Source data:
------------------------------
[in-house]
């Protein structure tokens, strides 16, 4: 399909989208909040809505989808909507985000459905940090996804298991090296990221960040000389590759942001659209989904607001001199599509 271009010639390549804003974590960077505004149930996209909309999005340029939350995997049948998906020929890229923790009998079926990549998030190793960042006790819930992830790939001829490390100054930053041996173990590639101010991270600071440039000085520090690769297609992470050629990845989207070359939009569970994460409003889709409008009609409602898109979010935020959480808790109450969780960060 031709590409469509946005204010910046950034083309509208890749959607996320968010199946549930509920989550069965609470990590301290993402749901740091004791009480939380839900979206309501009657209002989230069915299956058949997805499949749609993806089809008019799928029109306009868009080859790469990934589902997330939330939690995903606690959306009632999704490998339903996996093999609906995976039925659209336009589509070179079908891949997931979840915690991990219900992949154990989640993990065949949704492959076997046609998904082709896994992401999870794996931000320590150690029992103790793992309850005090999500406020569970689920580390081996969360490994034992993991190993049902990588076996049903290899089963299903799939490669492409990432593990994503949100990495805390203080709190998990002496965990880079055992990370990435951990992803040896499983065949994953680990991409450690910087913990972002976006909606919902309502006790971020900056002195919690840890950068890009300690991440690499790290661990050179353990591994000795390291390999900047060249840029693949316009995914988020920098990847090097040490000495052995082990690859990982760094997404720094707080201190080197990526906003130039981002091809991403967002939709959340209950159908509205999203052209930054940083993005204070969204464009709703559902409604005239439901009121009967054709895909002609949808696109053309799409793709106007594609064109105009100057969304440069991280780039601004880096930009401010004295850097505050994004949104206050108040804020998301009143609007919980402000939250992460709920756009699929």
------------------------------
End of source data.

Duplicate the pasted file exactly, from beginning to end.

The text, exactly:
[in-house]
């Protein structure tokens, strides 16, 4: 399909989208909040809505989808909507985000459905940090996804298991090296990221960040000389590759942001659209989904607001001199599509 271009010639390549804003974590960077505004149930996209909309999005340029939350995997049948998906020929890229923790009998079926990549998030190793960042006790819930992830790939001829490390100054930053041996173990590639101010991270600071440039000085520090690769297609992470050629990845989207070359939009569970994460409003889709409008009609409602898109979010935020959480808790109450969780960060 031709590409469509946005204010910046950034083309509208890749959607996320968010199946549930509920989550069965609470990590301290993402749901740091004791009480939380839900979206309501009657209002989230069915299956058949997805499949749609993806089809008019799928029109306009868009080859790469990934589902997330939330939690995903606690959306009632999704490998339903996996093999609906995976039925659209336009589509070179079908891949997931979840915690991990219900992949154990989640993990065949949704492959076997046609998904082709896994992401999870794996931000320590150690029992103790793992309850005090999500406020569970689920580390081996969360490994034992993991190993049902990588076996049903290899089963299903799939490669492409990432593990994503949100990495805390203080709190998990002496965990880079055992990370990435951990992803040896499983065949994953680990991409450690910087913990972002976006909606919902309502006790971020900056002195919690840890950068890009300690991440690499790290661990050179353990591994000795390291390999900047060249840029693949316009995914988020920098990847090097040490000495052995082990690859990982760094997404720094707080201190080197990526906003130039981002091809991403967002939709959340209950159908509205999203052209930054940083993005204070969204464009709703559902409604005239439901009121009967054709895909002609949808696109053309799409793709106007594609064109105009100057969304440069991280780039601004880096930009401010004295850097505050994004949104206050108040804020998301009143609007919980402000939250992460709920756009699929």